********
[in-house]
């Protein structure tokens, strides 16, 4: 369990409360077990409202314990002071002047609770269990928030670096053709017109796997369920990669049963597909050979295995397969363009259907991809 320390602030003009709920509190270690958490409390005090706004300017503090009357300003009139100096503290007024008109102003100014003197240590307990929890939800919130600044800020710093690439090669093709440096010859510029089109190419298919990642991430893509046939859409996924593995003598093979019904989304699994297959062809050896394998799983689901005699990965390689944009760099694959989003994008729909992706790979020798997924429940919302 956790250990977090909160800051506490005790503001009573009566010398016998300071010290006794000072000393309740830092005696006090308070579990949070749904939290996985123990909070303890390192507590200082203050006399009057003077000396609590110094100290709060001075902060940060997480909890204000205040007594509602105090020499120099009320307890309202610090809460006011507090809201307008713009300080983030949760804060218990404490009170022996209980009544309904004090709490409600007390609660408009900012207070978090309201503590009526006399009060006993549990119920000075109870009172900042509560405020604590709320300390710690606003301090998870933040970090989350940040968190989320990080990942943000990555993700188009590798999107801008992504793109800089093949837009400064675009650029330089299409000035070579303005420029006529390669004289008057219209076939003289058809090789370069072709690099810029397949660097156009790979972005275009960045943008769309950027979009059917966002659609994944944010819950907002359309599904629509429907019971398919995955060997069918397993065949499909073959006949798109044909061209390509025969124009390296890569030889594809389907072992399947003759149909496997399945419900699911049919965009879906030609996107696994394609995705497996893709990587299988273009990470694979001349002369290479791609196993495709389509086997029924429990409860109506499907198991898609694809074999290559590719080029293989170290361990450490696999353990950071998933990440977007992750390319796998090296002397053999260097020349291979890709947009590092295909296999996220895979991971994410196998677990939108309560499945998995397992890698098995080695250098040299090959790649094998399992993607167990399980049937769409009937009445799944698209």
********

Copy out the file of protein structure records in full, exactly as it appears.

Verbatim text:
[in-house]
């Protein structure tokens, strides 16, 4: 369990409360077990409202314990002071002047609770269990928030670096053709017109796997369920990669049963597909050979295995397969363009259907991809 320390602030003009709920509190270690958490409390005090706004300017503090009357300003009139100096503290007024008109102003100014003197240590307990929890939800919130600044800020710093690439090669093709440096010859510029089109190419298919990642991430893509046939859409996924593995003598093979019904989304699994297959062809050896394998799983689901005699990965390689944009760099694959989003994008729909992706790979020798997924429940919302 956790250990977090909160800051506490005790503001009573009566010398016998300071010290006794000072000393309740830092005696006090308070579990949070749904939290996985123990909070303890390192507590200082203050006399009057003077000396609590110094100290709060001075902060940060997480909890204000205040007594509602105090020499120099009320307890309202610090809460006011507090809201307008713009300080983030949760804060218990404490009170022996209980009544309904004090709490409600007390609660408009900012207070978090309201503590009526006399009060006993549990119920000075109870009172900042509560405020604590709320300390710690606003301090998870933040970090989350940040968190989320990080990942943000990555993700188009590798999107801008992504793109800089093949837009400064675009650029330089299409000035070579303005420029006529390669004289008057219209076939003289058809090789370069072709690099810029397949660097156009790979972005275009960045943008769309950027979009059917966002659609994944944010819950907002359309599904629509429907019971398919995955060997069918397993065949499909073959006949798109044909061209390509025969124009390296890569030889594809389907072992399947003759149909496997399945419900699911049919965009879906030609996107696994394609995705497996893709990587299988273009990470694979001349002369290479791609196993495709389509086997029924429990409860109506499907198991898609694809074999290559590719080029293989170290361990450490696999353990950071998933990440977007992750390319796998090296002397053999260097020349291979890709947009590092295909296999996220895979991971994410196998677990939108309560499945998995397992890698098995080695250098040299090959790649094998399992993607167990399980049937769409009937009445799944698209």